For example, consider how "Apple invested billions of dollars in the production of its LCD panel suppliers: LG, Sharp, and Toshiba." In cases like this, an OEM "may investment in machines/equipment/tools for a supplier" and/or "facilities for a supplier or investment in a supplier's human resources (e.g., supplier worker training)." Here at Spend Matters, we've also seen companies "invest" with their suppliers in such areas as materials demand aggregation, including the sharing in of discounts achieving through spend aggregation across suppliers (e.g., in primary or semi-finished metals). We've also seen companies focus on lean supplier development looking at production, inventory and related processes.
But what are some of the best means of contracting for such arrangements in the first place? Li suggests that there are numerous ways for contract negotiations, terms and ultimate structure to achieve desired outcomes. In certain cases, "they can be realized by commitment to pricing by the OEM (vs. contingent pricing) where the OEM commits to a price (read: sets a target price) before the supplier cost reduction efforts is realized." And in other cases, the OEM may opt to "negotiate the price contingent on the supplier cost reduction being achieved beforehand." Further, an OEM may "want to first observe the outcome of supplier cost reductions (perhaps based on per-determined metrics) and then invest in the supplier."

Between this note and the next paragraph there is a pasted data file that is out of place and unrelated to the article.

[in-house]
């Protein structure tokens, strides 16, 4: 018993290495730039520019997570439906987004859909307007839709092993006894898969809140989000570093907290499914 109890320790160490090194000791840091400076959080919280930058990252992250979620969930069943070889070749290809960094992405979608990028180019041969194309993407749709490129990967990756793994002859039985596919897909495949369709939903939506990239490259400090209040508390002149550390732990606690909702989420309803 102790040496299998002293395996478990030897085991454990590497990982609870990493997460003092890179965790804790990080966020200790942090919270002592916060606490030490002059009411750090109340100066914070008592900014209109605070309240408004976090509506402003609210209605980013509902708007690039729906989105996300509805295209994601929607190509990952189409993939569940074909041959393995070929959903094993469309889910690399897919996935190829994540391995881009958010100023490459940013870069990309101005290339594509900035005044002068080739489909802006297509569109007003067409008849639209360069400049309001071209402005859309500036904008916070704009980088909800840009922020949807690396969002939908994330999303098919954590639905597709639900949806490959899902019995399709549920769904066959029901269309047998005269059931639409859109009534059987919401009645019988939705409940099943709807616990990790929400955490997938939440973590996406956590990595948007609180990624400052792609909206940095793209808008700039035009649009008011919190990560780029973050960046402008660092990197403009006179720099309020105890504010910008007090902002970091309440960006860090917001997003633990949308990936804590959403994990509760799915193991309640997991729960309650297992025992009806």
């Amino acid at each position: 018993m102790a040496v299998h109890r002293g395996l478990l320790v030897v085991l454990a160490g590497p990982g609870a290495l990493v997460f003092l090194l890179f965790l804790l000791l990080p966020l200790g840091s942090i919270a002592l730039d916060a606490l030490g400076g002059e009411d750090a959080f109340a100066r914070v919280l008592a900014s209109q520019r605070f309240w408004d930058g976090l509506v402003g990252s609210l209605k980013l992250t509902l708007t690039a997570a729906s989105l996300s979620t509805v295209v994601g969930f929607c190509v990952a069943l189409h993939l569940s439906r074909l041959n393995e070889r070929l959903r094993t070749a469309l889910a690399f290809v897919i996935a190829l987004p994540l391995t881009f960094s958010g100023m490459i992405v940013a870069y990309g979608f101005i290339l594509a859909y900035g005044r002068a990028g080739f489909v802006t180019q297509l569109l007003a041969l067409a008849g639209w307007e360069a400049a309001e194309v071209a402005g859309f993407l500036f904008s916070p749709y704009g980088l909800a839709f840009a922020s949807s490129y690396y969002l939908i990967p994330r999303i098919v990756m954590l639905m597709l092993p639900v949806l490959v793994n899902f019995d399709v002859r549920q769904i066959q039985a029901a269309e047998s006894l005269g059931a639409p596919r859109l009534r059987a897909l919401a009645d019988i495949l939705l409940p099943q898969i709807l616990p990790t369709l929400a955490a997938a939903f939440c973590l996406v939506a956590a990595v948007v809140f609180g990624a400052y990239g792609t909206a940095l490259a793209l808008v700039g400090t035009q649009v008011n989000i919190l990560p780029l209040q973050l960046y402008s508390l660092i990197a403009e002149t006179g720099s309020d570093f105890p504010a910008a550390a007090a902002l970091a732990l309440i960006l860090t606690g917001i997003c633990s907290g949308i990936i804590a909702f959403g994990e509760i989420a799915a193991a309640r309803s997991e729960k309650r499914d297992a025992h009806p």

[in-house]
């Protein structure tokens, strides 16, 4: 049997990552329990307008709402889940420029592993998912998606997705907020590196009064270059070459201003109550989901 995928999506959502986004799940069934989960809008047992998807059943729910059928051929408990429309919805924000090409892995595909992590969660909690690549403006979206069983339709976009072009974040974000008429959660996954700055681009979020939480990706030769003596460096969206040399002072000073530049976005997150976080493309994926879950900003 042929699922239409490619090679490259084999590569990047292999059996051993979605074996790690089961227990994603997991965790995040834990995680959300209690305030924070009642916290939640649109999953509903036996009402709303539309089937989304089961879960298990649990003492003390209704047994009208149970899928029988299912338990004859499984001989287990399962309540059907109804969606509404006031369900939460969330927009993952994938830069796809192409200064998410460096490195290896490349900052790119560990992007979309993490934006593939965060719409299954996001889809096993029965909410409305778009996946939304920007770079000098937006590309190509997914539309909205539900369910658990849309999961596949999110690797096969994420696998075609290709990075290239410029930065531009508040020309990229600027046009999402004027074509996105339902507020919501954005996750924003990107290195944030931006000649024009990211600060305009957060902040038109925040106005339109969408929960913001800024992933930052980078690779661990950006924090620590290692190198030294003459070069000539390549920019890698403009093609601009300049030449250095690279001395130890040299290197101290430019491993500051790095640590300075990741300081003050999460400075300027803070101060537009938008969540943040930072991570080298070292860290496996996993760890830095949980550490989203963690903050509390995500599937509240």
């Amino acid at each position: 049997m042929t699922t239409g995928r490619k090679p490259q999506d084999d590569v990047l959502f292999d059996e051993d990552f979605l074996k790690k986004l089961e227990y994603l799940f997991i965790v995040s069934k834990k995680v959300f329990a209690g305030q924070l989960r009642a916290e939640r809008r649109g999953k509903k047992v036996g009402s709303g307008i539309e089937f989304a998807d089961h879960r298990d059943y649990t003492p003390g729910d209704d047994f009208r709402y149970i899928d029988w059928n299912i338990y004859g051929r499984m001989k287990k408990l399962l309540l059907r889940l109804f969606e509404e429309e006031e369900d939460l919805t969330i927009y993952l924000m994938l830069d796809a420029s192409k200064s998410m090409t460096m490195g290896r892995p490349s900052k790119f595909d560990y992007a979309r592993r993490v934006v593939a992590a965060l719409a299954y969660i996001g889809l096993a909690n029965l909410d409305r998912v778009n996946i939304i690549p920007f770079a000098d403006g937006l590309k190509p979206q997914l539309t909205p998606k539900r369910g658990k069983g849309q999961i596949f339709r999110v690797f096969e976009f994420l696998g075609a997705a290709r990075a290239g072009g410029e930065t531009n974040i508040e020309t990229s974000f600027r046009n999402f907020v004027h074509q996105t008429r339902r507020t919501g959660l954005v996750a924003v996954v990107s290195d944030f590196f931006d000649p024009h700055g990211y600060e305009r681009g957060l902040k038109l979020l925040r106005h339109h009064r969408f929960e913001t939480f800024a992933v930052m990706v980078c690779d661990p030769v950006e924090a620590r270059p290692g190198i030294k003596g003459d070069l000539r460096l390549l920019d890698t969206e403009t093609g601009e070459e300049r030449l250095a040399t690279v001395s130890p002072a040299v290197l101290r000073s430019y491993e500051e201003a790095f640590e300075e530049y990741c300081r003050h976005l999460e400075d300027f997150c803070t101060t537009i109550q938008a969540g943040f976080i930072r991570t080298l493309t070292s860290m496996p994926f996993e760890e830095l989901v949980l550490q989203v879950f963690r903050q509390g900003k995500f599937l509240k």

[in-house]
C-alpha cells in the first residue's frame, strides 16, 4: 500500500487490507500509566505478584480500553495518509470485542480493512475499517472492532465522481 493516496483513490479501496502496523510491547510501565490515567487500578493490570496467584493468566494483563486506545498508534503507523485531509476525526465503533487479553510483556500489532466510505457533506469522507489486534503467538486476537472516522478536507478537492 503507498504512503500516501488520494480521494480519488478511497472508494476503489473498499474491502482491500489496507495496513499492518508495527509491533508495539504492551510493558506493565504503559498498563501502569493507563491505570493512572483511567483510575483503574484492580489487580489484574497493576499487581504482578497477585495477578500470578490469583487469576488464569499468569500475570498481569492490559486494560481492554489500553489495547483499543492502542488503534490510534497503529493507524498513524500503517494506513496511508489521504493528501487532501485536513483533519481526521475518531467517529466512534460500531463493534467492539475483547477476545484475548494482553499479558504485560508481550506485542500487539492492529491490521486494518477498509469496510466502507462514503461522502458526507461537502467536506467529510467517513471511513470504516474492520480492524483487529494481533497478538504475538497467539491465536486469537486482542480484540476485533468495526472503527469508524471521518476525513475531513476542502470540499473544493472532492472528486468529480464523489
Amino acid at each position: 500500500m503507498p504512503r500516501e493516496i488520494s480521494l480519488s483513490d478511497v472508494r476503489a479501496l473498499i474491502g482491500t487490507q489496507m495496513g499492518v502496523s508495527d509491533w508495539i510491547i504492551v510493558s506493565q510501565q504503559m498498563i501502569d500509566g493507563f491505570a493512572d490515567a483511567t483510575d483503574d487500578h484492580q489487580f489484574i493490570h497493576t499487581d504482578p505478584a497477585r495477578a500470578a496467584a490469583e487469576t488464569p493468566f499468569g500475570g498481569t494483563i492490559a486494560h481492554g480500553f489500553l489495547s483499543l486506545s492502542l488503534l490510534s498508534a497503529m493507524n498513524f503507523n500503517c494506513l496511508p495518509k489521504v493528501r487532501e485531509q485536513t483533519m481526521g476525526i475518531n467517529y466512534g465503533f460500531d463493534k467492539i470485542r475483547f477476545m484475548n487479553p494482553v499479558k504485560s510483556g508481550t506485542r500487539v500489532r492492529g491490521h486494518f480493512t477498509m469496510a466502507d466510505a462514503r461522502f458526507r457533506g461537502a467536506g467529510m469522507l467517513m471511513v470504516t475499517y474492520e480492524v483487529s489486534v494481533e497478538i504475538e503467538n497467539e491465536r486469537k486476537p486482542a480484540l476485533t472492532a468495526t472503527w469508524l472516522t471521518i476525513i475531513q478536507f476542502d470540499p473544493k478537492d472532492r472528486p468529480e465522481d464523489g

Contracting and business models for supplier investment abound. But it's clear that companies that have shed much or all of their own manufacturing presence are becoming more adroit at working with both tier one and multi-tier suppliers on investment and joint cost take-out programs.